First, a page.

Obama and McCain: Their Views on Science

IF THIS article we found is accurate, those with a concern for science have little to fear from either candidate, so you’re free to cast your votes for other reasons. This assumes, of course, that the candidates are being truthful and will remain constant to their current positions. Big assumptions.

We think this is from the Cleveland Plain Dealer, but it’s one of those sites that seems to accommodate several news sources: Obama and McCain tackle the high-tech world. Here are some excerpts — bold font is in the original article:

Democratic Sen. Barack Obama

Quote: “We’ve got to invest in science and technology. China had a space launch and a space walk. We’ve got to make sure that our children are keeping pace in math and in science.”

[…]

What he’s done in the past: Obama, a first-term senator, introduced legislation for White House coordination of science, technology, math and engineering education, and backed other high-tech education initiatives.

Flip-flop meter: Obama’s education investments were initially premised on delaying by five years NASA’s Constellation program for a return to the moon and maybe on to Mars. Obama dramatically reversed course this summer, and now backs the multibillion-dollar moon-Mars mission.

Well, so he’s flip-flopped a bit. Nobody’s perfect. Oh, a final excerpt about Obama:

Obama now suggests he would fund these ambitious goals through savings from ending the Iraq war. Yet space scientists worry Obama’s less than enthusiastic embrace of the manned space-flight program means he would cut the space budget to pay for some of his reforms — especially in the post financial-bailout world.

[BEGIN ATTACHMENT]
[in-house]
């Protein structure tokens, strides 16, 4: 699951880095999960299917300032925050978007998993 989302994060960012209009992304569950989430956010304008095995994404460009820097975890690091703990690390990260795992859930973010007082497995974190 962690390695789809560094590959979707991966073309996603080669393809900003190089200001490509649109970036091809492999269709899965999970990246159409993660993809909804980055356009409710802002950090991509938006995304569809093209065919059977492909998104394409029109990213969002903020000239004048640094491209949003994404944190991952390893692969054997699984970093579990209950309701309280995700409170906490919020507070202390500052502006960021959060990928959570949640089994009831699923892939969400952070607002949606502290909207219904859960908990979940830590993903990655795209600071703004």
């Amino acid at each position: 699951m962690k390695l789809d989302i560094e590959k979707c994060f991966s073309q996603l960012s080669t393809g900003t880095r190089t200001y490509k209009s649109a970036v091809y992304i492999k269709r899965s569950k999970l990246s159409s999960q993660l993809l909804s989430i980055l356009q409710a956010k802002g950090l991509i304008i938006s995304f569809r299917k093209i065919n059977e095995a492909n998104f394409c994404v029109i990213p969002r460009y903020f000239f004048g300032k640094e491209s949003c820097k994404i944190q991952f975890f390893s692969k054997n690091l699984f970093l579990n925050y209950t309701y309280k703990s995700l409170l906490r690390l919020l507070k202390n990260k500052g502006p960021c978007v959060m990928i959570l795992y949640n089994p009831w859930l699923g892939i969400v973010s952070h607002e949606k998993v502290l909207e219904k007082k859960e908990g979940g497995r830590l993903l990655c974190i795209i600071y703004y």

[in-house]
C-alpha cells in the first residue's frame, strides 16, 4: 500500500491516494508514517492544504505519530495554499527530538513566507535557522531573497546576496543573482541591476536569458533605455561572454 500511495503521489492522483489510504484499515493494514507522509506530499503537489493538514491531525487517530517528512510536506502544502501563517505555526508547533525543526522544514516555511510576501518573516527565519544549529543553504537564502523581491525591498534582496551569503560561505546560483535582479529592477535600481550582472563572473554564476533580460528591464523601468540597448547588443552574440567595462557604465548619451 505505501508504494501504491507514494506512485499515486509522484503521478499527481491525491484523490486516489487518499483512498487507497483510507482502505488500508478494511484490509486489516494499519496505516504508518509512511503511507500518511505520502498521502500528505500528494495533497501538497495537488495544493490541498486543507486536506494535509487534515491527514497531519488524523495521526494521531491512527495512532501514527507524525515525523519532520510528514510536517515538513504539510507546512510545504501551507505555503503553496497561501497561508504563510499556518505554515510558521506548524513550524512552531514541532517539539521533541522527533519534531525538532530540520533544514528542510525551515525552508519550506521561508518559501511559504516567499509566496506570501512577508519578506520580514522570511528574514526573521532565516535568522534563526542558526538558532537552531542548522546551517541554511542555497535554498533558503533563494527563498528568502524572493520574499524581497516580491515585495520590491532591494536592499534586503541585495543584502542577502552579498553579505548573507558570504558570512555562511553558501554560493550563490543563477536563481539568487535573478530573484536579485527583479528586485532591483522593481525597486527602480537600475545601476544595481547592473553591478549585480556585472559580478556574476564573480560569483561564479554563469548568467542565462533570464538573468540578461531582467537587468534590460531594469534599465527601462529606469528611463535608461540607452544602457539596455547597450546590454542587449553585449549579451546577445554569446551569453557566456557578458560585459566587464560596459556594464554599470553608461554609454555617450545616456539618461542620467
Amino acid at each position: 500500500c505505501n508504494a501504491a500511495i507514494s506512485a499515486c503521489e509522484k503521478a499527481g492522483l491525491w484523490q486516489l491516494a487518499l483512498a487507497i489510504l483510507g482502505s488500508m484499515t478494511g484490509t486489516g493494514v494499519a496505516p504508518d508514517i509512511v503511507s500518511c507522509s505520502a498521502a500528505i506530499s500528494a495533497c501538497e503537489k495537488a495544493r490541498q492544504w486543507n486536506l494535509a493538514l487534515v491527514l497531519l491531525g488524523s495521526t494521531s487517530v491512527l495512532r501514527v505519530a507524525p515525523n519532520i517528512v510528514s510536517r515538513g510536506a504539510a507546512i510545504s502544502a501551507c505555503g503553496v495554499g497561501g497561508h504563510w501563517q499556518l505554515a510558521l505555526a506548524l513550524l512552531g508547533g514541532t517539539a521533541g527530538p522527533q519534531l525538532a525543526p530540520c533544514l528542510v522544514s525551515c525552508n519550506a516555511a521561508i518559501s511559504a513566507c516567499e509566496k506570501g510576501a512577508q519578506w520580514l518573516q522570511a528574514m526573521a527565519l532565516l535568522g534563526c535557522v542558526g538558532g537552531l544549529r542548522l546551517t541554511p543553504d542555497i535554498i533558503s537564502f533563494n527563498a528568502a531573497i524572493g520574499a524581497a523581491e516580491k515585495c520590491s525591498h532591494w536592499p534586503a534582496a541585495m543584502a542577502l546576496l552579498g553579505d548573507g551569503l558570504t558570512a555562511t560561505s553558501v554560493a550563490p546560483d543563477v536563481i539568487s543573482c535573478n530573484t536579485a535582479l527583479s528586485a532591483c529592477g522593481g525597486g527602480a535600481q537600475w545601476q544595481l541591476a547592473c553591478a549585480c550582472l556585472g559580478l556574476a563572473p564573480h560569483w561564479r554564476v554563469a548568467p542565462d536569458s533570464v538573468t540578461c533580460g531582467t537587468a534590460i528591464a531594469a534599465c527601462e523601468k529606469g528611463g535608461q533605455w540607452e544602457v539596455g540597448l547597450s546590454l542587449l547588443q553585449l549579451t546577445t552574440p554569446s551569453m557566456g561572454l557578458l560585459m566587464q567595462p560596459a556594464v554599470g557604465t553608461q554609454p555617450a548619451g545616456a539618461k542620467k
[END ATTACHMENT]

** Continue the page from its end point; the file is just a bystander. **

That one’s all cleared up. And now …

Republican Sen. John McCain

Quote: “I am intrigued by a man on Mars and I think that it would excite the imagination of the American people if we can say, ‘Hey, here’s what it looks like.'”

[…]

What he’s done in the past: McCain has been a reliable supporter of NASA and space science budgets for most of his 22 years in the Senate.

Flip-flop meter: Although McCain has previously championed federal funding for stem-cell research “to relieve human suffering,” some scientists detect a flop in McCain’s answers to the Science Debate 2008 group last month, when he said “clear lines should be drawn that reflect a refusal to sacrifice moral values.”

Golly, they’re both flip-floppers. We’re shocked!

Oh, there’s also this — and it concerns Sarah Palin too:

Some scientists give McCain points for realism for backing heftier space budgets and incentives for high-tech teaching while advocating more targeting of other science investments. Yet others say his plans sound too much like business as usual, when the need for aggressive new federal initiatives is urgent.